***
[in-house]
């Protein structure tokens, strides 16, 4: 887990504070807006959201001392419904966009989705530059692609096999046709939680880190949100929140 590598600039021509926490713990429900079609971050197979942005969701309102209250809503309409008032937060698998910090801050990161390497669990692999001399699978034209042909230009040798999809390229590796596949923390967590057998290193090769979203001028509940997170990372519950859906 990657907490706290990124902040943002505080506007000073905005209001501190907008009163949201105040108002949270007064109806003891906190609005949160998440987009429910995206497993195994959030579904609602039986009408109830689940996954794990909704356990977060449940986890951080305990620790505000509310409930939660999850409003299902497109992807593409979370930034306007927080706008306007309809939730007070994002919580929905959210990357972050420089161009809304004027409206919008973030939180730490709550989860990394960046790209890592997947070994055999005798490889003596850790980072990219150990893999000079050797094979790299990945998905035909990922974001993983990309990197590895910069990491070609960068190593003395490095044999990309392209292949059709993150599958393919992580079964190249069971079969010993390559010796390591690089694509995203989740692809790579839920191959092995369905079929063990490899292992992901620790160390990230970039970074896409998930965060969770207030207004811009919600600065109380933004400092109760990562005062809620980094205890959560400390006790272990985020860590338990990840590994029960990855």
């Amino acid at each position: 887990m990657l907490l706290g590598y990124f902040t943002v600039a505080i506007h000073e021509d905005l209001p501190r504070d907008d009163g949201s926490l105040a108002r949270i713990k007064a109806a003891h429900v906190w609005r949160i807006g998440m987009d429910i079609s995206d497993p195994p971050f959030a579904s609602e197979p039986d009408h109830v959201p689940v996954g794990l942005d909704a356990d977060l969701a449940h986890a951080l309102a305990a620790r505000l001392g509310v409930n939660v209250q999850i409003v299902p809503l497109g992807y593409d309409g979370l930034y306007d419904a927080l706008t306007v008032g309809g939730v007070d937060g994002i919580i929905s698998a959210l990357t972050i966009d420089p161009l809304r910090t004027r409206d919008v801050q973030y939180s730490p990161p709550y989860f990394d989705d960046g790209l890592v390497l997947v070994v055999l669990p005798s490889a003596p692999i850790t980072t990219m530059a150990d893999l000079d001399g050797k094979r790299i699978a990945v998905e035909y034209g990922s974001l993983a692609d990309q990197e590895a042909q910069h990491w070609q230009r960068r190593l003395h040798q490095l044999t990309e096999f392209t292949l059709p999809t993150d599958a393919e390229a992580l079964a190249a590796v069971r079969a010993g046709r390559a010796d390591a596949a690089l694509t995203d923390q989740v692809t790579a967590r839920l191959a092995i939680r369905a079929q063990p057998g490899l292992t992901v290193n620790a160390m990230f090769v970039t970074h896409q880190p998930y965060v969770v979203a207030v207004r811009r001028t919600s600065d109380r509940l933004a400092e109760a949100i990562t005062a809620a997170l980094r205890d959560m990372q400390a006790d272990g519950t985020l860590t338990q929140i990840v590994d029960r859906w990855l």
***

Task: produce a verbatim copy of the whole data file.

[in-house]
């Protein structure tokens, strides 16, 4: 887990504070807006959201001392419904966009989705530059692609096999046709939680880190949100929140 590598600039021509926490713990429900079609971050197979942005969701309102209250809503309409008032937060698998910090801050990161390497669990692999001399699978034209042909230009040798999809390229590796596949923390967590057998290193090769979203001028509940997170990372519950859906 990657907490706290990124902040943002505080506007000073905005209001501190907008009163949201105040108002949270007064109806003891906190609005949160998440987009429910995206497993195994959030579904609602039986009408109830689940996954794990909704356990977060449940986890951080305990620790505000509310409930939660999850409003299902497109992807593409979370930034306007927080706008306007309809939730007070994002919580929905959210990357972050420089161009809304004027409206919008973030939180730490709550989860990394960046790209890592997947070994055999005798490889003596850790980072990219150990893999000079050797094979790299990945998905035909990922974001993983990309990197590895910069990491070609960068190593003395490095044999990309392209292949059709993150599958393919992580079964190249069971079969010993390559010796390591690089694509995203989740692809790579839920191959092995369905079929063990490899292992992901620790160390990230970039970074896409998930965060969770207030207004811009919600600065109380933004400092109760990562005062809620980094205890959560400390006790272990985020860590338990990840590994029960990855």
């Amino acid at each position: 887990m990657l907490l706290g590598y990124f902040t943002v600039a505080i506007h000073e021509d905005l209001p501190r504070d907008d009163g949201s926490l105040a108002r949270i713990k007064a109806a003891h429900v906190w609005r949160i807006g998440m987009d429910i079609s995206d497993p195994p971050f959030a579904s609602e197979p039986d009408h109830v959201p689940v996954g794990l942005d909704a356990d977060l969701a449940h986890a951080l309102a305990a620790r505000l001392g509310v409930n939660v209250q999850i409003v299902p809503l497109g992807y593409d309409g979370l930034y306007d419904a927080l706008t306007v008032g309809g939730v007070d937060g994002i919580i929905s698998a959210l990357t972050i966009d420089p161009l809304r910090t004027r409206d919008v801050q973030y939180s730490p990161p709550y989860f990394d989705d960046g790209l890592v390497l997947v070994v055999l669990p005798s490889a003596p692999i850790t980072t990219m530059a150990d893999l000079d001399g050797k094979r790299i699978a990945v998905e035909y034209g990922s974001l993983a692609d990309q990197e590895a042909q910069h990491w070609q230009r960068r190593l003395h040798q490095l044999t990309e096999f392209t292949l059709p999809t993150d599958a393919e390229a992580l079964a190249a590796v069971r079969a010993g046709r390559a010796d390591a596949a690089l694509t995203d923390q989740v692809t790579a967590r839920l191959a092995i939680r369905a079929q063990p057998g490899l292992t992901v290193n620790a160390m990230f090769v970039t970074h896409q880190p998930y965060v969770v979203a207030v207004r811009r001028t919600s600065d109380r509940l933004a400092e109760a949100i990562t005062a809620a997170l980094r205890d959560m990372q400390a006790d272990g519950t985020l860590t338990q929140i990840v590994d029960r859906w990855l």